Theresa Wong's Practicing Sands is just one of a much larger wave of pandemic solo recordings that will likely take several more years to run its course. The Covid lockdowns and quarantines pushed many musicians into relative isolation from their erstwhile jam-mates. This produced many a pit of despair (weren't we all there at some point?), while, at the same time, it forced many to reexamine their musical craft and their relationship with their instruments. At least from a listener's perspective, solo work became more of a personal exploration than a product for public consumption. It simultaneously reflected a situation we could all relate to and focused more on the interiority of the psyche and the mechanics and potentialities of an instrument that had for too long been taken for granted.
On Practicing Sands, Wong relies on two instruments: her cello and her voice. The result is intimate, deeply thoughtful and finely crafted, a fitting testament to the conditions surrounding the sessions. Indeed, what better way to make sense of pandemic isolation than working with texts, as Wong so beautifully does in the second track, "Quiet Clearing"?
Practicing Sands is surprisingly varied. The first piece, "Far Away Friends", evokes some sort of stripped down free-blues with whispers of eastern scales. Other pieces veer from americana-inspired ecologues to tuneful pieces to the sheer avant garde of clicks, scratches and thuds to one brief track,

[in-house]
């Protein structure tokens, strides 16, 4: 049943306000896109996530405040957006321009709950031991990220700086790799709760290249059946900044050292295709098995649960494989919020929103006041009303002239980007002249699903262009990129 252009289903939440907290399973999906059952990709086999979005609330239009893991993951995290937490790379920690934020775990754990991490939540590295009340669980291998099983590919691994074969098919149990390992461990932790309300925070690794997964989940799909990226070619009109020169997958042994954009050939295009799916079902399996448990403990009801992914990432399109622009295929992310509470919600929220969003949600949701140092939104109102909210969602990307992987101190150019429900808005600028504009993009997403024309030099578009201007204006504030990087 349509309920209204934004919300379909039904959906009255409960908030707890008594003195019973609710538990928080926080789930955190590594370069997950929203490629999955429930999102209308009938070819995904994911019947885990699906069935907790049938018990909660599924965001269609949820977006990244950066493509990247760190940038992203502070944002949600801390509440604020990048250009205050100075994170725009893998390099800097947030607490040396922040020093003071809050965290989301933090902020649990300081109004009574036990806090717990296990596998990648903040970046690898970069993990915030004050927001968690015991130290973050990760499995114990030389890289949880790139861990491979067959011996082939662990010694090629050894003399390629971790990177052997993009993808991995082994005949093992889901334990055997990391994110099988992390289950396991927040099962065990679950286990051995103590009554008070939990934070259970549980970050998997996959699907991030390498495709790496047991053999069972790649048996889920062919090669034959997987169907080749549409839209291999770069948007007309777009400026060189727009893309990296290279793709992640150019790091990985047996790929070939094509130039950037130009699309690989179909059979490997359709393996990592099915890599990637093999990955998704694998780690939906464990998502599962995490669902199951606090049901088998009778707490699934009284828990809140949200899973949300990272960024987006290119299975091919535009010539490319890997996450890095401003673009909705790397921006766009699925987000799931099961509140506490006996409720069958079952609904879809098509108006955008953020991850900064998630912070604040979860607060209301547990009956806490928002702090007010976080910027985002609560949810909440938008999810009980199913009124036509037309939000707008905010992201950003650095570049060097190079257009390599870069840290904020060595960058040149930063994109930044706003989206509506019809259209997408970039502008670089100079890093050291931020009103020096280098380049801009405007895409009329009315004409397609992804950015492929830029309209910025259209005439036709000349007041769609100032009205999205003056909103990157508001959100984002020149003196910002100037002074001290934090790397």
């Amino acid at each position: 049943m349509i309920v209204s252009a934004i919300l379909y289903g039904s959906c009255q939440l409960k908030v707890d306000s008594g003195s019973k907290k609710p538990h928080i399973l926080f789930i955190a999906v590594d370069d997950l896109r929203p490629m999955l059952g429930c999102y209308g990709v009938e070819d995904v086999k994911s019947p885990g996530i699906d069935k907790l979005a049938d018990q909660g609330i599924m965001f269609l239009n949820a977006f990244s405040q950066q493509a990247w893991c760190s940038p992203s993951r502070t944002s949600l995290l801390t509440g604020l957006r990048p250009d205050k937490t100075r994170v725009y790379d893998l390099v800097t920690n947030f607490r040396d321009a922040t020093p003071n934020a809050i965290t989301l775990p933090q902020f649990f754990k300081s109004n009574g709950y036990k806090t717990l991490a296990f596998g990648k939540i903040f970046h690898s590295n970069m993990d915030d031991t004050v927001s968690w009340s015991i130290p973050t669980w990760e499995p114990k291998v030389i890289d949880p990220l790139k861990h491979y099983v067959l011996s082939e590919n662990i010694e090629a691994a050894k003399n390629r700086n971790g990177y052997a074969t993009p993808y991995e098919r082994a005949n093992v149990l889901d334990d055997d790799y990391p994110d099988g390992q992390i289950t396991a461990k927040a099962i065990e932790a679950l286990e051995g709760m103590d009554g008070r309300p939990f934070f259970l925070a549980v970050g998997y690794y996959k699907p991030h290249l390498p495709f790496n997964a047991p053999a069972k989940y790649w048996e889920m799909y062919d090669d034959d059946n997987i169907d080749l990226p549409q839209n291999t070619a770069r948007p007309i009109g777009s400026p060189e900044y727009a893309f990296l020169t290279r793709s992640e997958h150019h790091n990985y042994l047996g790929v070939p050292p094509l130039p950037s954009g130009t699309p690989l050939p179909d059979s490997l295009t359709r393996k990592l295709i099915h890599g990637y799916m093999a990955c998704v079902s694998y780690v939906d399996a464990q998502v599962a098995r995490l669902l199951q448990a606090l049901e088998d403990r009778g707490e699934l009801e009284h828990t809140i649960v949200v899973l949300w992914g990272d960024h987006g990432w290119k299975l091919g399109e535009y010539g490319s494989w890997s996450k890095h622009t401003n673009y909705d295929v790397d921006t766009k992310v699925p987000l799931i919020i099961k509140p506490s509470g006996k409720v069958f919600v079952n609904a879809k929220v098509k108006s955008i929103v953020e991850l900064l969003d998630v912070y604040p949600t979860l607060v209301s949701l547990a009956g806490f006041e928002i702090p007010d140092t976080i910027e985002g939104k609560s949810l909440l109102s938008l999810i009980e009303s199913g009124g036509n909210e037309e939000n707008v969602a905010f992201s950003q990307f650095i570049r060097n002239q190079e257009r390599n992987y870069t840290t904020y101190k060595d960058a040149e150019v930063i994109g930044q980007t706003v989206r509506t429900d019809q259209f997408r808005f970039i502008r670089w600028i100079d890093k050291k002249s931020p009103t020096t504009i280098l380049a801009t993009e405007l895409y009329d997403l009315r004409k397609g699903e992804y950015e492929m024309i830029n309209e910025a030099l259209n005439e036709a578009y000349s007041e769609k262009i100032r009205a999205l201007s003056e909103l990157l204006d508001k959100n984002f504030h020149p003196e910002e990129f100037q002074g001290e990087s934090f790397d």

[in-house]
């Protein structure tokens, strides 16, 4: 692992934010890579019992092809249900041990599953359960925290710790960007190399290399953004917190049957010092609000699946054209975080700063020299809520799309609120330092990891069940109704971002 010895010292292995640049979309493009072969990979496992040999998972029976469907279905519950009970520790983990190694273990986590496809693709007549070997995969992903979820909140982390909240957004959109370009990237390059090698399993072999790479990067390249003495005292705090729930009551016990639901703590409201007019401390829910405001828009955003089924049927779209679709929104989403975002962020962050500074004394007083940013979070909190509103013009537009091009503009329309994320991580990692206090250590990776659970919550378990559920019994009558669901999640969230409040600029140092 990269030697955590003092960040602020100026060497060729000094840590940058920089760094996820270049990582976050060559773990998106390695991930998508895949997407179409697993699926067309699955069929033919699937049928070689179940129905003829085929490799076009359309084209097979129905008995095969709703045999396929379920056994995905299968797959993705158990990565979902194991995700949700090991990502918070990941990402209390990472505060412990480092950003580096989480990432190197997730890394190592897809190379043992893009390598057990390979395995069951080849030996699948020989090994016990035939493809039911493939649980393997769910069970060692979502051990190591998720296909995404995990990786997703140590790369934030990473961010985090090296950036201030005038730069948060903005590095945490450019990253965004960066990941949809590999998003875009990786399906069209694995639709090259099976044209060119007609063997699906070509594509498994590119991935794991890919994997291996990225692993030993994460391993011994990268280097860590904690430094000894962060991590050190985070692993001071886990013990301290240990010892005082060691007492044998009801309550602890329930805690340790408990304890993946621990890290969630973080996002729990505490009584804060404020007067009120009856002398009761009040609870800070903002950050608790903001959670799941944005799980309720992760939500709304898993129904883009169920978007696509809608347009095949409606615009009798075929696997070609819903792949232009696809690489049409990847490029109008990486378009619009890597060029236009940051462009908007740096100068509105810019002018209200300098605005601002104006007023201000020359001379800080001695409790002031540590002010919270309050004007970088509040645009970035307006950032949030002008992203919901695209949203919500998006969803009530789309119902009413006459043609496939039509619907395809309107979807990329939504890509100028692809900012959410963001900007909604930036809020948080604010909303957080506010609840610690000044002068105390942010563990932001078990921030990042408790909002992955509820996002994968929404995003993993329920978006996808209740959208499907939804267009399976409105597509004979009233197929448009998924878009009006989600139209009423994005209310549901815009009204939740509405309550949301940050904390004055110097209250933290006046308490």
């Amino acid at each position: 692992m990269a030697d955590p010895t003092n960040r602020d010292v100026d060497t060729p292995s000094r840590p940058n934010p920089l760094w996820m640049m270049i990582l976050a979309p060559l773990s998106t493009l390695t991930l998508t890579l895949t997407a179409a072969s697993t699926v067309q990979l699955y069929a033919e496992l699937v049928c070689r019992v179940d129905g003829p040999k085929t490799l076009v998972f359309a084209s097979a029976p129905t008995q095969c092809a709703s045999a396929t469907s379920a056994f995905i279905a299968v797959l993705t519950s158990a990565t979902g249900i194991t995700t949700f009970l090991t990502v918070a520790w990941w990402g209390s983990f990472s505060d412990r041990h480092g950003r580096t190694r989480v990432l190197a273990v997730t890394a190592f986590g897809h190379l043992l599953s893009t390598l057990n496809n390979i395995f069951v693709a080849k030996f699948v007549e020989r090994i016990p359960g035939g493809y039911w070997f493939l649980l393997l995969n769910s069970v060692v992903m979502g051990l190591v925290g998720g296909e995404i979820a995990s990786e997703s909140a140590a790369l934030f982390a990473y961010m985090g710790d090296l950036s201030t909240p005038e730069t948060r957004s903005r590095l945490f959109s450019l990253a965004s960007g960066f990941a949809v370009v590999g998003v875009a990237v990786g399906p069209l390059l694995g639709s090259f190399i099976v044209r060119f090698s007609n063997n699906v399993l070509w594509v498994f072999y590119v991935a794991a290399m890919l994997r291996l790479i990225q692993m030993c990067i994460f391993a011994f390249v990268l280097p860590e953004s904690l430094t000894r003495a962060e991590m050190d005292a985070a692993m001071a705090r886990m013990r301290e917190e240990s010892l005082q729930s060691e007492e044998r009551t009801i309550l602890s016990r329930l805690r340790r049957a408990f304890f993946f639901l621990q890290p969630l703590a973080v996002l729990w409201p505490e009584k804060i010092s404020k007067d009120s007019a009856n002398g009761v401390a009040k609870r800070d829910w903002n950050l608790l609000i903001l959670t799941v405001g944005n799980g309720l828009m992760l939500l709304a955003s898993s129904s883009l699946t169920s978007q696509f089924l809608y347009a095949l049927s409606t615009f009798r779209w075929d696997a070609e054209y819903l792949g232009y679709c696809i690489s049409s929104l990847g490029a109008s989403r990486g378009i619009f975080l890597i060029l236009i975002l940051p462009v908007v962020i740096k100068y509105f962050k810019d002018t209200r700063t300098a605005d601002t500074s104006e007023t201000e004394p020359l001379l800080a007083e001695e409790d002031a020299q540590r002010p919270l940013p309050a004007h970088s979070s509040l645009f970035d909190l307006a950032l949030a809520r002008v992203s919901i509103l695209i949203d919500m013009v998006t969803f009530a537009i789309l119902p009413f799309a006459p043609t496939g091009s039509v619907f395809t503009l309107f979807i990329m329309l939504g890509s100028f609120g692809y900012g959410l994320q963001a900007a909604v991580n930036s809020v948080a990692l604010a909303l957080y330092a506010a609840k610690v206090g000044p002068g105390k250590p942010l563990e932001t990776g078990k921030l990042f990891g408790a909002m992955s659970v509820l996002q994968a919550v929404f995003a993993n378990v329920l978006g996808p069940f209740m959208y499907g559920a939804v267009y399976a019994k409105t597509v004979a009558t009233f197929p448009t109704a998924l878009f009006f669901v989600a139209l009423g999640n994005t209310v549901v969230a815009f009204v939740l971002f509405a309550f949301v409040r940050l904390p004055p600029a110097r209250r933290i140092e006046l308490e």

"Trees Remember", that could have fit beautifully as an interlude on Tom Waits' Bone Machine. When she sings, Wong's voice is singular as she glides from harmonizing to a hissed and fricative doubling of plucked and struck cello sounds. Consummately, Wong brings the album to a conclusion with "Opening Sea", a 10-minute drone that spins off tendrils of notes, some of which bloom into flowers and others fade as quickly as they emerge. This encapsulates the contrast between emptiness and fullness, between monotony and variation, between isolation and discovery, that metonymically reflects so much of the pandemic experience.
All in all, Practicing Sands is a series of mostly short vignettes that make a coherent whole. It seems to have a narrative, at least in mood, though the story it actually tells is abstracted, and offers a mirror into the listener's mood as much as into Wong's vision. However one interprets it at a given time and place — mournful or hopeful, claustrophobic, agoraphobic or simply structured — Practicing Sands is a poignant document of a very strange time, and one that blurs the boundary between creation and reception, between performer and listener and between personal and collective experience. What is more, it is simply good, experimental music.
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